Rockefeller Announces Do-Not-Track Legislation to Protect Consumers When They Are Online

Chairman Continues Fight for Improved Online Consumer Privacy Protections

May 6, 2011

Chairman Rockefeller asks Sec. Locke questions about strengthening manufacturing in America.WASHINGTON, D.C.—Chairman John D. (Jay) Rockefeller IV announced today that he will introduce legislation to provide consumers with the capability to better protect their personal information from being collected and used by online companies. The announcement comes as the Committee is also working on comprehensive legislation to increase cybersecurity following scores of high-profile hacking incidents against individuals, government and the private sector. Rockefeller said he would introduce his Do-Not-Track Online Act of 2011 next week.

“Consumers have a right to know when and how their personal and sensitive information is being used online—and most importantly to be able to say ‘no thanks’ when companies seek to gather that information without their approval,” said Rockefeller. “This bill will offer a simple, straightforward way for people to stop companies from tracking their every move on the Internet.”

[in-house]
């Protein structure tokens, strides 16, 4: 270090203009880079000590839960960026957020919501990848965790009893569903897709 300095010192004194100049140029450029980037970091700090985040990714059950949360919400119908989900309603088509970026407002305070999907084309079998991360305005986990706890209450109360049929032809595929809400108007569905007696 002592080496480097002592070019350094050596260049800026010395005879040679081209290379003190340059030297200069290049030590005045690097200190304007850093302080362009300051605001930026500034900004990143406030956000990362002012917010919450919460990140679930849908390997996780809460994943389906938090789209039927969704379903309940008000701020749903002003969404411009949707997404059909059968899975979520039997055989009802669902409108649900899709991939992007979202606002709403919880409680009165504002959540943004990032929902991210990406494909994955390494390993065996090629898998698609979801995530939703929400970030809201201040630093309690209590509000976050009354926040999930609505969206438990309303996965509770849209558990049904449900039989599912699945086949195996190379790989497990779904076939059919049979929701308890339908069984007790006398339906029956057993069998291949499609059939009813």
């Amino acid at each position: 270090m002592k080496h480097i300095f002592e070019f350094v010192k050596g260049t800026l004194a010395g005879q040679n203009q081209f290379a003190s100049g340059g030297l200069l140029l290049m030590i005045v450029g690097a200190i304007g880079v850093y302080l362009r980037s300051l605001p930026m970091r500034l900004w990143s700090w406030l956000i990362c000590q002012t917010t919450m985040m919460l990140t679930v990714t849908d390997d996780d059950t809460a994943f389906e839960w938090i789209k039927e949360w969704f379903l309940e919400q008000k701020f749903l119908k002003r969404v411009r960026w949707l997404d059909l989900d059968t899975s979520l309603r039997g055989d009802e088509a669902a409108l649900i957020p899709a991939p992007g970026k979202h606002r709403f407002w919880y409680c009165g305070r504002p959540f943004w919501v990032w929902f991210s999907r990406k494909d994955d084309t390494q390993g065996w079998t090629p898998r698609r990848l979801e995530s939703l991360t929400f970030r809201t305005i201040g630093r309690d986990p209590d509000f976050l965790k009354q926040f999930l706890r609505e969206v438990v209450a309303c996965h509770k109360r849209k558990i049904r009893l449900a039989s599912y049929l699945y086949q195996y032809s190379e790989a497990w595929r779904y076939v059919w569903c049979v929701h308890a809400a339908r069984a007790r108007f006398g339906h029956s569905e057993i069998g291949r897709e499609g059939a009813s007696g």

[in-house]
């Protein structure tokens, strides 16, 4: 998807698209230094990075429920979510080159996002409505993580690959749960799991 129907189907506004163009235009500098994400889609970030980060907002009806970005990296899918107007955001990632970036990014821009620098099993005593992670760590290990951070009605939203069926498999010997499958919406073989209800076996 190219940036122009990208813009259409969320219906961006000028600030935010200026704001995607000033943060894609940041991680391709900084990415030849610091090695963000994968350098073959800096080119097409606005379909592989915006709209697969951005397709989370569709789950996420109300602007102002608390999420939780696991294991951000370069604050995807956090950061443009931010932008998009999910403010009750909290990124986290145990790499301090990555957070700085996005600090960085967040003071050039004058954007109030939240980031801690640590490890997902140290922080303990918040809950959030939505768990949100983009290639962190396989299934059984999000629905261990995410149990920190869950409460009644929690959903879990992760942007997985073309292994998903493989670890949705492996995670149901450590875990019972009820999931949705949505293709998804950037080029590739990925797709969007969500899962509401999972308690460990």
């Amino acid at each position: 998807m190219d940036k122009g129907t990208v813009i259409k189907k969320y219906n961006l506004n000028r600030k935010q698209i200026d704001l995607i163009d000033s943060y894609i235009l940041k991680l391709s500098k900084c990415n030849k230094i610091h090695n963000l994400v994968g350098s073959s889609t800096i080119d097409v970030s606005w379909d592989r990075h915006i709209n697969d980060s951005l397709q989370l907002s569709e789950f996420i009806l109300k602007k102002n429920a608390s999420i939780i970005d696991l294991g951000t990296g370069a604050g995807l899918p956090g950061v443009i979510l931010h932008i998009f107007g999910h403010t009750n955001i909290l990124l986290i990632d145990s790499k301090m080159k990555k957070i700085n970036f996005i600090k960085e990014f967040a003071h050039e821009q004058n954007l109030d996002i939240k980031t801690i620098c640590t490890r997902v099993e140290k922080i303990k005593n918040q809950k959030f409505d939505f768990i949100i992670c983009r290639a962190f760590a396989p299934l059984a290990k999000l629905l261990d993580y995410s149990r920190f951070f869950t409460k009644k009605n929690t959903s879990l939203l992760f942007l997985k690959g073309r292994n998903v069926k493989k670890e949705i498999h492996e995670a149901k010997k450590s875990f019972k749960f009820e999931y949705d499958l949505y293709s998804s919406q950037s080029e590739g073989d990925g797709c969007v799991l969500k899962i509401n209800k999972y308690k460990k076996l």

The Do-Not-Track Online Act of 2011 would:

  • Create a universal legal obligation for all online companies to honor consumer choice when consumers do not want anyone to collect information about their online activities;
  • Allow the Federal Trade Commission to pursue enforcement action against any company that does not honor this request by consumers;
  • If consumers ask not to be tracked, allow companies to collect only the information that is necessary for the website or online service to function and be effective, but then place a legal obligation on the online company to destroy or anonymize the information once it is no longer needed.

Chairman Rockefeller has led the fight for improved online consumer privacy protections. The Commerce Committee has held multiple hearings on the issue with government and private-sector stakeholders with a sixth hearing on the issue—this one focused on mobile privacy—to be held in May. The Committee has a long history of considering and moving privacy legislation, including the Children's Online Privacy Protection Act (COPPA) and the CAN-SPAM Act.